Learn more about the Maya with a visit to Cancun Maya Museum
During your vacation, it’s worth visiting the Cancun Maya Museum for a fascinating look at the ancient Maya, their civilization, society, art and architecture. After your visit, step next door to the San Miguelito archaeological site in the jungle in front of The Royal Islander and carry on to El Rey, the largest Maya site in Cancun, on the shores of the lagoon.
Designed by leading Mexican architect, Alberto García Lascurain, the museum has more than 1,350 square meters of exhibition space divided into three galleries.
Although the first gallery focuses on the ancient Maya in the state of Quintana Roo, it begins in prehistoric times with exhibits on the region’s earliest inhabitants, thousands of years before the Maya. It features a video representation of what life must have been like for nomadic hunter gatherers like the Woman of Naharon whose 13,499-year-old skeleton was found in a flooded cave in the Tulum area, along with the remains of sabre tooth tiger and other creatures that the men of the tribe would have hunted. This find, and others like it, are offering a glimpse of life in the Yucatán Peninsula in prehistoric times when sea levels were lower, temperatures were colder, and the caves were dry. As sea levels rose at the end of the Ice Age, the caves were flooded and became time capsules, which are being explored by cave divers and archaeologists. Their finds are forcing experts to rethink their ideas on how and when the Americas were first settled and where the clans of hunter-gatherers came from.
The remainder of the gallery’s exhibits showcase the state’s most important ancient sites, from the great city-states of the golden age of the Maya such as Dzibanche and Kohunlich in southern Quintana Roo, Cobá and Chacchoben to the later ports and trade enclaves of Tulum, Pole and Cozumel. Displays feature artifacts unearthed during excavations, including ceramics, stone and jade carvings from the pre-Classic, Classic and post-Classic periods of Maya history and objects dating from the Colonial period and the 19th century Caste War. Items to look out for are polychrome vases from the Temple of the Owls at Dzibanche in southern Quintana Roo, jade and gold trade goods found at Tulum and clay figurines depicting the diving god, jaguars, turtles and birds.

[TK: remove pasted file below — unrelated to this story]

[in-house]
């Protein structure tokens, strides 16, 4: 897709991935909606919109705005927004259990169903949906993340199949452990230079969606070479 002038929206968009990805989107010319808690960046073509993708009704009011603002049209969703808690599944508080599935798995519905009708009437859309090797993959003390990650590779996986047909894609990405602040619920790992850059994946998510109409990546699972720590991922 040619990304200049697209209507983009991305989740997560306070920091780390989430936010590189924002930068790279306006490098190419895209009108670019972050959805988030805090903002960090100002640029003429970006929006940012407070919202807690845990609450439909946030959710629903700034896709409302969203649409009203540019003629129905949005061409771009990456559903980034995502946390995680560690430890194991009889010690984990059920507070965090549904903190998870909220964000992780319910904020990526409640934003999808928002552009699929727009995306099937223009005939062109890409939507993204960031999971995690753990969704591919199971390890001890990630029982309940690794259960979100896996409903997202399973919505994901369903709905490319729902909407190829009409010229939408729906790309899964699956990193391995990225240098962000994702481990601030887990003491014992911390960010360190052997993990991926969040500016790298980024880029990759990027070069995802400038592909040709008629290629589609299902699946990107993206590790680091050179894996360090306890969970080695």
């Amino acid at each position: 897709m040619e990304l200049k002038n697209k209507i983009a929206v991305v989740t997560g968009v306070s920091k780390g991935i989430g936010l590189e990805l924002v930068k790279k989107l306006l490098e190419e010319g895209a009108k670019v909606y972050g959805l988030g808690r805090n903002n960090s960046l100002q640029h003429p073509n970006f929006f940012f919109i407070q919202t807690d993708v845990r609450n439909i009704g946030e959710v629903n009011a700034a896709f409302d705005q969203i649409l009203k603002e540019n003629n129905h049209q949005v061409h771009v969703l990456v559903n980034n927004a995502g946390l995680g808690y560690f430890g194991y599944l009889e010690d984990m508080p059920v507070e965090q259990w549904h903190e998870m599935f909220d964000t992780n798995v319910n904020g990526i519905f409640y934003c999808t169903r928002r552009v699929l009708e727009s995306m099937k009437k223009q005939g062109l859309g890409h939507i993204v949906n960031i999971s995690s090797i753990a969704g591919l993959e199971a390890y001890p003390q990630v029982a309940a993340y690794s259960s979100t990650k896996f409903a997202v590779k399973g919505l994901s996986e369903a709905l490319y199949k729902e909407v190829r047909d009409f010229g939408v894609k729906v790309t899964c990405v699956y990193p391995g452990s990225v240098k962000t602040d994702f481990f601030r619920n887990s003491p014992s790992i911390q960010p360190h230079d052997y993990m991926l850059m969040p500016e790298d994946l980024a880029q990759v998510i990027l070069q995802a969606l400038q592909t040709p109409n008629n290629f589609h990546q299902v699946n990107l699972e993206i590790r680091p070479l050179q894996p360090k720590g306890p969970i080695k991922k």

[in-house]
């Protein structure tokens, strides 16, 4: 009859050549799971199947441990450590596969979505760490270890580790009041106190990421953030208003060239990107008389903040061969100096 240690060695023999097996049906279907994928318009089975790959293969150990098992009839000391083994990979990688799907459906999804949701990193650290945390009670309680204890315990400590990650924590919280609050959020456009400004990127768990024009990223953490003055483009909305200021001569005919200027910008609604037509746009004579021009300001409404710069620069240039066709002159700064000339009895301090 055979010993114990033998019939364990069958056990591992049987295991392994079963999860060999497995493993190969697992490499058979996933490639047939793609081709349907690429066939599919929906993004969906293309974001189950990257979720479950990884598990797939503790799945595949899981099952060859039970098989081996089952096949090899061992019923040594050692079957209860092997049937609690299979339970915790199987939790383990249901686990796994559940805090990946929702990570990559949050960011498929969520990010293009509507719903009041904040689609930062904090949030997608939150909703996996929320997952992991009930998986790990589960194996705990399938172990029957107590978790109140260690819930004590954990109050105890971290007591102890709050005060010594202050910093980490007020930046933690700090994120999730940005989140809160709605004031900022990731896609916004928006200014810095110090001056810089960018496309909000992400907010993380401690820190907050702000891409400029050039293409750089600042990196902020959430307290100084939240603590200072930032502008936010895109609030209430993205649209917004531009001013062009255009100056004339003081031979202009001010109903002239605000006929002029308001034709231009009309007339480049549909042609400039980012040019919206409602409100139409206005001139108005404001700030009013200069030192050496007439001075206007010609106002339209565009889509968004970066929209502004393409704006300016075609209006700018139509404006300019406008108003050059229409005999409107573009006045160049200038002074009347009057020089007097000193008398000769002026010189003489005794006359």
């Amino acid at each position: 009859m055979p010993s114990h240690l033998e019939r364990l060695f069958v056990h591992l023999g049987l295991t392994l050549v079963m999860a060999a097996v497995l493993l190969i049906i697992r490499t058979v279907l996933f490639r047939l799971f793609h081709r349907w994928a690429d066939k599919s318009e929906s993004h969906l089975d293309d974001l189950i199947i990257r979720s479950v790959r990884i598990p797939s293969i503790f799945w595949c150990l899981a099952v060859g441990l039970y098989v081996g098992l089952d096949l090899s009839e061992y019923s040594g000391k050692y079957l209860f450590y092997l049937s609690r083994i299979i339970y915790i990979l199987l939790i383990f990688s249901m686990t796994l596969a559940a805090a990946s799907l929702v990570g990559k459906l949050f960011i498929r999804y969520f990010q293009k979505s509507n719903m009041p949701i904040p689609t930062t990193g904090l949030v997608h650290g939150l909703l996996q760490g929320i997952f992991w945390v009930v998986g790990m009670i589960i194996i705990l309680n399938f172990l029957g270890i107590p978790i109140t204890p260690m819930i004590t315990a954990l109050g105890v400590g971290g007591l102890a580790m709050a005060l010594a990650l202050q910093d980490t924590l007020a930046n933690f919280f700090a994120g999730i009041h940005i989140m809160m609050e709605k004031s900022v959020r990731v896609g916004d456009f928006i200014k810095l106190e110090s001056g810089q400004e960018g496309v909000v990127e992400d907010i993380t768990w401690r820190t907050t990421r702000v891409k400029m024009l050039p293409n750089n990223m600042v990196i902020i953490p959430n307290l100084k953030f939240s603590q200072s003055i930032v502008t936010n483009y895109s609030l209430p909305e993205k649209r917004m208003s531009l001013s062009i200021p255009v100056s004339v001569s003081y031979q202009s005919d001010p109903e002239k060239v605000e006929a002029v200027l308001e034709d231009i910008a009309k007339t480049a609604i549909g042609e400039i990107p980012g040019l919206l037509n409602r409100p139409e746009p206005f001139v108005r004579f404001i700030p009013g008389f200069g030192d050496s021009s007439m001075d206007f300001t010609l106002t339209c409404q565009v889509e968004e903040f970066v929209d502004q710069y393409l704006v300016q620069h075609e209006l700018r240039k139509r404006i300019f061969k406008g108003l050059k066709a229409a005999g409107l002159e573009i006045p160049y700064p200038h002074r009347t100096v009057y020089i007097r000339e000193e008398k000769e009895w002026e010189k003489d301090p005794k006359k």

The second gallery is dedicated to different aspects of Maya culture such as art and architectural styles, religion and rituals, warfare, agriculture and the importance of cacao, hieroglyphic writing, and trade throughout the Maya World and Mesoamerica. It features exhibits of sculptures, ceramics, masks and jewelry from archaeological sites in the neighboring states of Yucatán and Campeche and further afield in Chiapas and Tabasco. Of note are stone figures from Chichén Itzá, incense burners from the Site Museum in Palenque in Chiapas and clay tiles covered in ancient graffiti from Comalcalco in Tabasco, the westernmost city in the Maya World and the only one built with clay bricks, not stone.
The third hall hosts seasonal exhibitions of Maya art.
Located in the Hotel Zone at Kilometer 16.5 of Kukulcan Boulevard opposite Captain’s Cove restaurant. The museum is open from 10 a.m. to 6 p.m., closed on Monday. Admission includes entry to San Miguelito.
On departure from the museum, it’s a short stroll to the site of San Miguelito in the jungle. Dating from AD 1250-1550, it consists of four clusters of stone platforms that would have been crowned by thatched dwellings, palaces, the vestiges of a temple with traces of the original decoration and a pyramid that is thought to be associated with the larger site of El Rey.